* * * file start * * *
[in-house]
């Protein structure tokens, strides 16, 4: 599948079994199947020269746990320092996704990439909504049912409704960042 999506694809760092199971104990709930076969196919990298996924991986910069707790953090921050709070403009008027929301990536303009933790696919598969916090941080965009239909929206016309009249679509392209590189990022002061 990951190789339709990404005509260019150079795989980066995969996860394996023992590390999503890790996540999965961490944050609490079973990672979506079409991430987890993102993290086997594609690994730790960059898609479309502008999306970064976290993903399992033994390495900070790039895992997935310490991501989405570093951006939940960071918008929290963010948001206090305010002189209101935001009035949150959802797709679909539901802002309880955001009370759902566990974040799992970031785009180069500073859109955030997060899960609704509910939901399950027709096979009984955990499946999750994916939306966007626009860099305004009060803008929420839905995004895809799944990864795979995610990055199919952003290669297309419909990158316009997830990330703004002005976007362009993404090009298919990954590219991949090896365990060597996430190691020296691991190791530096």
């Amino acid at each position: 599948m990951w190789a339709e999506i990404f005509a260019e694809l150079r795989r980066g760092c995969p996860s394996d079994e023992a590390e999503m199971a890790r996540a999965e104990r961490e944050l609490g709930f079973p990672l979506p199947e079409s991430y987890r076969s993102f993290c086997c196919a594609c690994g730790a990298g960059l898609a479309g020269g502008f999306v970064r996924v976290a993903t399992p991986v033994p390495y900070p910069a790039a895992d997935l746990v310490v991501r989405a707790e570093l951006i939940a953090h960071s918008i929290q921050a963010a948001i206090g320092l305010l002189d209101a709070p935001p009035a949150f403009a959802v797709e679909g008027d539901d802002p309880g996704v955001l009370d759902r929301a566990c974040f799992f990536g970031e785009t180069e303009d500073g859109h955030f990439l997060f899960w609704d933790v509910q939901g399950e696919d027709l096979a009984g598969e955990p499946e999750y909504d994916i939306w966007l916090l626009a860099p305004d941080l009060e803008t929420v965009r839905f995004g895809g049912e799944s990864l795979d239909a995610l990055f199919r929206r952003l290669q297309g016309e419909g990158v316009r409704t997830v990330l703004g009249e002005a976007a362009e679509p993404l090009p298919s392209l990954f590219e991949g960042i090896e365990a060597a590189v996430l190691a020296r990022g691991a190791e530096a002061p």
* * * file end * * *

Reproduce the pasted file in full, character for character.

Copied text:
[in-house]
């Protein structure tokens, strides 16, 4: 599948079994199947020269746990320092996704990439909504049912409704960042 999506694809760092199971104990709930076969196919990298996924991986910069707790953090921050709070403009008027929301990536303009933790696919598969916090941080965009239909929206016309009249679509392209590189990022002061 990951190789339709990404005509260019150079795989980066995969996860394996023992590390999503890790996540999965961490944050609490079973990672979506079409991430987890993102993290086997594609690994730790960059898609479309502008999306970064976290993903399992033994390495900070790039895992997935310490991501989405570093951006939940960071918008929290963010948001206090305010002189209101935001009035949150959802797709679909539901802002309880955001009370759902566990974040799992970031785009180069500073859109955030997060899960609704509910939901399950027709096979009984955990499946999750994916939306966007626009860099305004009060803008929420839905995004895809799944990864795979995610990055199919952003290669297309419909990158316009997830990330703004002005976007362009993404090009298919990954590219991949090896365990060597996430190691020296691991190791530096």
């Amino acid at each position: 599948m990951w190789a339709e999506i990404f005509a260019e694809l150079r795989r980066g760092c995969p996860s394996d079994e023992a590390e999503m199971a890790r996540a999965e104990r961490e944050l609490g709930f079973p990672l979506p199947e079409s991430y987890r076969s993102f993290c086997c196919a594609c690994g730790a990298g960059l898609a479309g020269g502008f999306v970064r996924v976290a993903t399992p991986v033994p390495y900070p910069a790039a895992d997935l746990v310490v991501r989405a707790e570093l951006i939940a953090h960071s918008i929290q921050a963010a948001i206090g320092l305010l002189d209101a709070p935001p009035a949150f403009a959802v797709e679909g008027d539901d802002p309880g996704v955001l009370d759902r929301a566990c974040f799992f990536g970031e785009t180069e303009d500073g859109h955030f990439l997060f899960w609704d933790v509910q939901g399950e696919d027709l096979a009984g598969e955990p499946e999750y909504d994916i939306w966007l916090l626009a860099p305004d941080l009060e803008t929420v965009r839905f995004g895809g049912e799944s990864l795979d239909a995610l990055f199919r929206r952003l290669q297309g016309e419909g990158v316009r409704t997830v990330l703004g009249e002005a976007a362009e679509p993404l090009p298919s392209l990954f590219e991949g960042i090896e365990a060597a590189v996430l190691a020296r990022g691991a190791e530096a002061p």